Completion of the work of the III generation of the Transitional Justice School after visiting sites of war crimes

The Centre for Civic Education (CCE) organized, from 13 to April 2024, a study visit for participants of the III generation of the Transitional Justice School, during which they visited the places of suffering in the territory of Montenegro and became familiar with specific locations associated with war crimes from the 1990s – Deportation, Morinj, Family Klapuh, Bukovica, Štrpci, Kaluđerski laz and Murino.

The first day of the study visit began in Herceg Novi, in front of the Security Centre, a place where non-governmental organizations traditionally commemorate the victims of war crimes known as Deportation. The journey then continued to the former military barracks in Morinj, which during the war in the 90s were turned into a camp for Croatian prisoners from the Dubrovnik-Neretva County. Ervina Dabižinović, coordinator at the NGO ANIMA, spoke with the participants of the School in Herceg Novi and Morinj about the details of these crimes and the activities that the NGO ANIMA also conducted to contribute to building of a culture of remembrance. The first day ended with a visit to the Obrad Cicmil bridge, where the Klapuh war crime was committed, and insight was given by Damir Suljević, programme associate at CCE.

On the second day, in Bukovica, Sabina Talović, civic activist and coordinator of the NGO Bona Fide, spoke to the School participants about the crime committed in that locality. This was followed by a trip to Bijelo Polje, where they visited the monument to the victims of the Štrpci crime, learning more details from Demir Ličina, a member of one of the families of the victims of that war crime.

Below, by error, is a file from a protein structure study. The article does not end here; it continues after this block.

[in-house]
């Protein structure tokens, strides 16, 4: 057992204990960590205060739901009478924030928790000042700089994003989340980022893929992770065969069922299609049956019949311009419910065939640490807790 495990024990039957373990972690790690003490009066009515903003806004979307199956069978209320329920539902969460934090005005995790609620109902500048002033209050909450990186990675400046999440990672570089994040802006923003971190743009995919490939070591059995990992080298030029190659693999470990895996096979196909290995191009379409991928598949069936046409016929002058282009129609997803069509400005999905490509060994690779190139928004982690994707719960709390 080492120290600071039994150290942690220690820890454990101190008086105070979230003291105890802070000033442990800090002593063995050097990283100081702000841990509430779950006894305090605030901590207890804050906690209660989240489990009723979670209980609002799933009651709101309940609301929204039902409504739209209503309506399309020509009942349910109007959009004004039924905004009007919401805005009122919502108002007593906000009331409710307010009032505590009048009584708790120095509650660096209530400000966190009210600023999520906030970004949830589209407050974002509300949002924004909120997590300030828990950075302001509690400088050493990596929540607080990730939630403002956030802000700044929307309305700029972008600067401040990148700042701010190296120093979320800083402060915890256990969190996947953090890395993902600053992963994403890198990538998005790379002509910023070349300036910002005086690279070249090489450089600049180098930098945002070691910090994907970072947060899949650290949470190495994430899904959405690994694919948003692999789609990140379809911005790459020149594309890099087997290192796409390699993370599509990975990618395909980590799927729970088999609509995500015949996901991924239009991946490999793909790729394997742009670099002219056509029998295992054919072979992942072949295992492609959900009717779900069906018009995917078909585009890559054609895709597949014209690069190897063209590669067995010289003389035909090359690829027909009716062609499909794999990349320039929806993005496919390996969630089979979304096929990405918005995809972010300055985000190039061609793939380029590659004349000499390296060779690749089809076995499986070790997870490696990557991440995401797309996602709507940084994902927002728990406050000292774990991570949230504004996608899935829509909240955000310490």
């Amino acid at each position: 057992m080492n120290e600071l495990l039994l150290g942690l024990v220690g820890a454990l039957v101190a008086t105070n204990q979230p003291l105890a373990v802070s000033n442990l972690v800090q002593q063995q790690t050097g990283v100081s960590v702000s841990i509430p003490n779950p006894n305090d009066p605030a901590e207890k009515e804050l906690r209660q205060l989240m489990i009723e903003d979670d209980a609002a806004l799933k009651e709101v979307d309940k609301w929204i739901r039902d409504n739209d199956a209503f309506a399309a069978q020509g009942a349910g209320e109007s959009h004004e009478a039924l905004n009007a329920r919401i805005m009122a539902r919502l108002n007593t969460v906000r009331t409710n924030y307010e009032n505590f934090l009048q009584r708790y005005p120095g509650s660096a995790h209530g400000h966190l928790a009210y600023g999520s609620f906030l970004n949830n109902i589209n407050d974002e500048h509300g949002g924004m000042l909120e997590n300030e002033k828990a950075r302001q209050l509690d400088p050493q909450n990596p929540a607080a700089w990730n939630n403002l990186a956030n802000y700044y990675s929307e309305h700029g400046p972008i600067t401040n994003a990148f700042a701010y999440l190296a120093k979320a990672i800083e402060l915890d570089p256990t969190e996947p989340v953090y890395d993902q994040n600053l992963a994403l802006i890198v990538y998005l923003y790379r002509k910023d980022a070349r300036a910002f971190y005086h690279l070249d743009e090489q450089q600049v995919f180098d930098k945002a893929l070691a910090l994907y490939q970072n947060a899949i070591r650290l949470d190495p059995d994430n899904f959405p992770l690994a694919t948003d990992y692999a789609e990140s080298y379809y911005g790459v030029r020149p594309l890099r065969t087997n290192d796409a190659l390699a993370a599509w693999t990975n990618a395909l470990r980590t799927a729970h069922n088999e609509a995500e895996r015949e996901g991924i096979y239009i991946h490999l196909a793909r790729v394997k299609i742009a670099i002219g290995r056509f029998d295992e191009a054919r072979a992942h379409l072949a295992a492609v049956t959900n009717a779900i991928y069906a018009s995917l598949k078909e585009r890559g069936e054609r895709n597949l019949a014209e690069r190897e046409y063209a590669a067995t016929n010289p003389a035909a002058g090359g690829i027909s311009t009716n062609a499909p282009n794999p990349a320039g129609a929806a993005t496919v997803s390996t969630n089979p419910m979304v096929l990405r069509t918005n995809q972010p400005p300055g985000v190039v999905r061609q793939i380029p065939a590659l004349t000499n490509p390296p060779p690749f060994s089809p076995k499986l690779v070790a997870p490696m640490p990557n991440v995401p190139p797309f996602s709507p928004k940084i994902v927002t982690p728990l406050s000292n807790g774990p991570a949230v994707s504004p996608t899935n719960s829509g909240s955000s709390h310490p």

On the third day, a visit to the monument to the victims of the NATO bombing in Murino was organized, in which civilians from that place were killed, and Milan Marković, president of the Murino NATO Victims’ Association, spoke about it to the participants of the School.

Visits to the places of the suffering of victims of war crimes are very important because they represent the first step towards reconciliation and healing of the wounds caused by the wars of the 1990s. With such visits, we become witnesses to the immeasurable pain that crime victims and their loved ones went through, and are going through. By organizing such education, we protect them from oblivion and incorrect interpretations of history, with a promise to remember and do everything in out power to prevent such sufferings from happening again,” said Jelena Ćuković, a student at the Faculty of Medicine and a participant in the School.

“It is devastating that the facts about Montenegrin involvement in the wars of the 1990s are actively being hidden from our generations. I am glad to have participated in such an informative programme whose aim is reconciliation and not politicization of human suffering. Memorization and remembrance are our next steps on the road to reconciliation, because we must not leave in the dark those who do not know history, nor the families of the victims to think that this is only their struggle. Truth and responsibility must be the foundations of every healthy society“, says Brahim Kajević, a participant in the School.

After visiting these localities, a meeting was held in Podgorica with Siniša Bjeković, the Protector of Human Rights and Freedoms.

Crime has a name and a surname, just the victim does. Nations are not judged, but individuals. If we had prosecuted crimes before our courts, there would have been no need for the work of the Hague Tribunal,” said Ombudsman Bjeković. “In confronting the past, we are turning to the future. Unfortunately, one of the dividing lines in our society is the unwillingness to face prejudices and the lack of information. This is a matrix that we have to break so that they are aware of our responsibility,” he concluded.

The programme of the Transitional Justice School, which aims to strengthen empathy and understanding towards the victims and to encourage reflection on the past and its impact on the present, concluded with a diploma ceremony where Jakov Milatović, President of Montenegro, Ekatarina Paniklova, UNDP Resident Representative in Montenegro, and Daliborka Uljarević, Executive Director of CCE, presented diplomas to participants.

The previous module included a series of lectures and debates with representatives of the civil sector, academia, and politicians.

The School is part of the project Education for the Future – Transitional Justice for Reconciliation which was supported by the regional project Support of the EU to Trust-Building in the Western Balkans, funded by the European Union (EU) and implemented by the United Nations Development Programme (UNDP).

Maja Marinović, Programme associate